Sadly bullying is, and always will be a part of life. But when it happens to our precious child who is blissfully unaware that not everyone loves and adores him or her, it is distressing.
As parents we naturally want to defend and protect our child from hurt. However the harsh reality is that we can’t and won’t, always be with our child to do that. So its more about equipping our children with life skills to manage this behaviour. Doing some “What would you do if….” Conversations can give you some insights into how well equipped your child may be to manage bullying behaviour.
The main message to get across is to tell an adult or someone who can intervene. If your child discloses to you then its important that you take them seriously, make an appointment to speak to their teacher and discuss a plan of action. If you do not get a satisfactory response from their teacher then take it further with another staff member but try to avoid going directly to the parent of the bully .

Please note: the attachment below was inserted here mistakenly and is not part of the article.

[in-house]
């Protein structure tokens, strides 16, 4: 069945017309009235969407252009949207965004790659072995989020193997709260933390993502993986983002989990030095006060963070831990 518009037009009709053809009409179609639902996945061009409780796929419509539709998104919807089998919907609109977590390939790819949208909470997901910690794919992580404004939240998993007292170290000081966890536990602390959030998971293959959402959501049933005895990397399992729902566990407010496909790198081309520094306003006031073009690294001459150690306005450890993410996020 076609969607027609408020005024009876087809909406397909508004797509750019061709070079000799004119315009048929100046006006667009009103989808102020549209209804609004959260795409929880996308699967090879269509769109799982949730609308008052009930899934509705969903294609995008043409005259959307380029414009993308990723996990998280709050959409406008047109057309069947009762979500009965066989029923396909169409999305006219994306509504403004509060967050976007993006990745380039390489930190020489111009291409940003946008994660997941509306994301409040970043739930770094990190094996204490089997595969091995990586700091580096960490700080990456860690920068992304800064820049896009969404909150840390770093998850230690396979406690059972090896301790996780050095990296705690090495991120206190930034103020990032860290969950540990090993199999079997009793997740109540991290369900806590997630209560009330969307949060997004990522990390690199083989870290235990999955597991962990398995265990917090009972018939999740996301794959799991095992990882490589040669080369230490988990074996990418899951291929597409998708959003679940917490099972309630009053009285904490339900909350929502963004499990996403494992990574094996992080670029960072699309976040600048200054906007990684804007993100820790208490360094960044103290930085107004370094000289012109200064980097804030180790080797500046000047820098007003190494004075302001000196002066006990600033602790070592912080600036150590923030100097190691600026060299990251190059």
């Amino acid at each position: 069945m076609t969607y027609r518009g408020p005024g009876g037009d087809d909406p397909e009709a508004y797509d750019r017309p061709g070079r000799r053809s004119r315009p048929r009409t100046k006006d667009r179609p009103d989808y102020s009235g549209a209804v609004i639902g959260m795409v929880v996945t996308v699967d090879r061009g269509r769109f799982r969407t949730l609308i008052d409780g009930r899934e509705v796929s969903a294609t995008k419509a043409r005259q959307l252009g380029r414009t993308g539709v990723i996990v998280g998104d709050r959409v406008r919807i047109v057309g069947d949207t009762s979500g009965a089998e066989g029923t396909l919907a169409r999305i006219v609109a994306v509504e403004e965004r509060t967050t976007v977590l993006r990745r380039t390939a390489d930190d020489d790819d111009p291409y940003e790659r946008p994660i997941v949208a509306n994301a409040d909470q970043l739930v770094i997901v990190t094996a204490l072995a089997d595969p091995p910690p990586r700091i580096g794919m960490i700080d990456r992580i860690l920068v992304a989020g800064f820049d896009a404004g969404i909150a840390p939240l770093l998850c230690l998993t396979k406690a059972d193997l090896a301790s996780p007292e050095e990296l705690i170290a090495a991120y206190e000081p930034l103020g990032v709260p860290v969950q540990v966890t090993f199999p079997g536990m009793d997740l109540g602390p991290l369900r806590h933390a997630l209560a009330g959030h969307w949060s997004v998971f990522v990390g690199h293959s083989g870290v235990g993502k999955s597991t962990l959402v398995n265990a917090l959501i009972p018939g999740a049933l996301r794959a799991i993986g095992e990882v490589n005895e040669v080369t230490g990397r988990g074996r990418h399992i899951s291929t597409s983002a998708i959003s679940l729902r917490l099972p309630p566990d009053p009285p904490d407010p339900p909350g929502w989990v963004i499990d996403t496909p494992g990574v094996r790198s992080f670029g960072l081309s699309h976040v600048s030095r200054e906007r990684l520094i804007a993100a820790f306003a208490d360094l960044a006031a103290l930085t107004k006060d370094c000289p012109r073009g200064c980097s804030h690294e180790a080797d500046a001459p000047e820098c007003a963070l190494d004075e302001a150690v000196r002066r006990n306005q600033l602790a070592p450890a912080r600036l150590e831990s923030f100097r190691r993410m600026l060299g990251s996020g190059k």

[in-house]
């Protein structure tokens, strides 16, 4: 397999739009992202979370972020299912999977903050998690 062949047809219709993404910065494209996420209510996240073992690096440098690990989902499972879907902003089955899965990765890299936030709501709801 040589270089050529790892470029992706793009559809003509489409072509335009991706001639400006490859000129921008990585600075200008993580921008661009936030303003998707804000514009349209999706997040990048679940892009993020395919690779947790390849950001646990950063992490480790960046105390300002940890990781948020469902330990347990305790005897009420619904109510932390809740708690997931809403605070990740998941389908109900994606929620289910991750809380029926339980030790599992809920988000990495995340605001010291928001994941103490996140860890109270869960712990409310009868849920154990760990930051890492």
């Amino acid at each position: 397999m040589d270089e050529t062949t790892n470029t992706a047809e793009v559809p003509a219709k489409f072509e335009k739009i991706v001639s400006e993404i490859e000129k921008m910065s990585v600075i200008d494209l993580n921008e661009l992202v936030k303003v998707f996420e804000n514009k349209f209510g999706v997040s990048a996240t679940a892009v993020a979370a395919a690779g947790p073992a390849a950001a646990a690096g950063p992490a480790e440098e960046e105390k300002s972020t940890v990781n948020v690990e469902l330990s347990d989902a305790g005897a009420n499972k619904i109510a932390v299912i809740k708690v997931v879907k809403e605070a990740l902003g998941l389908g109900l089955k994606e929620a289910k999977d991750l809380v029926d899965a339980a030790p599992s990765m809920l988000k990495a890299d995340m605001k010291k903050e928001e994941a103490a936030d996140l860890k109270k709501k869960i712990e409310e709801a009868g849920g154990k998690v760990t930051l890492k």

If children feel safe enough to they can be encouraged to stand up to the bully using “I messages” such as “I don’t like it when you say that, please stop”.
Research is showing that the ‘bystander effect” is a deterrent to bullying behaviour. So conversations with your child around “what would you do if you saw someone being bullied” are also important. Talk with them about standing up for someone, or if they are too afraid to do this for fear of recrimination, to at least show the person being bullied in some way that you don’t agree with the bully by smiling , emailing, sharing, texting, or even sitting next to that person.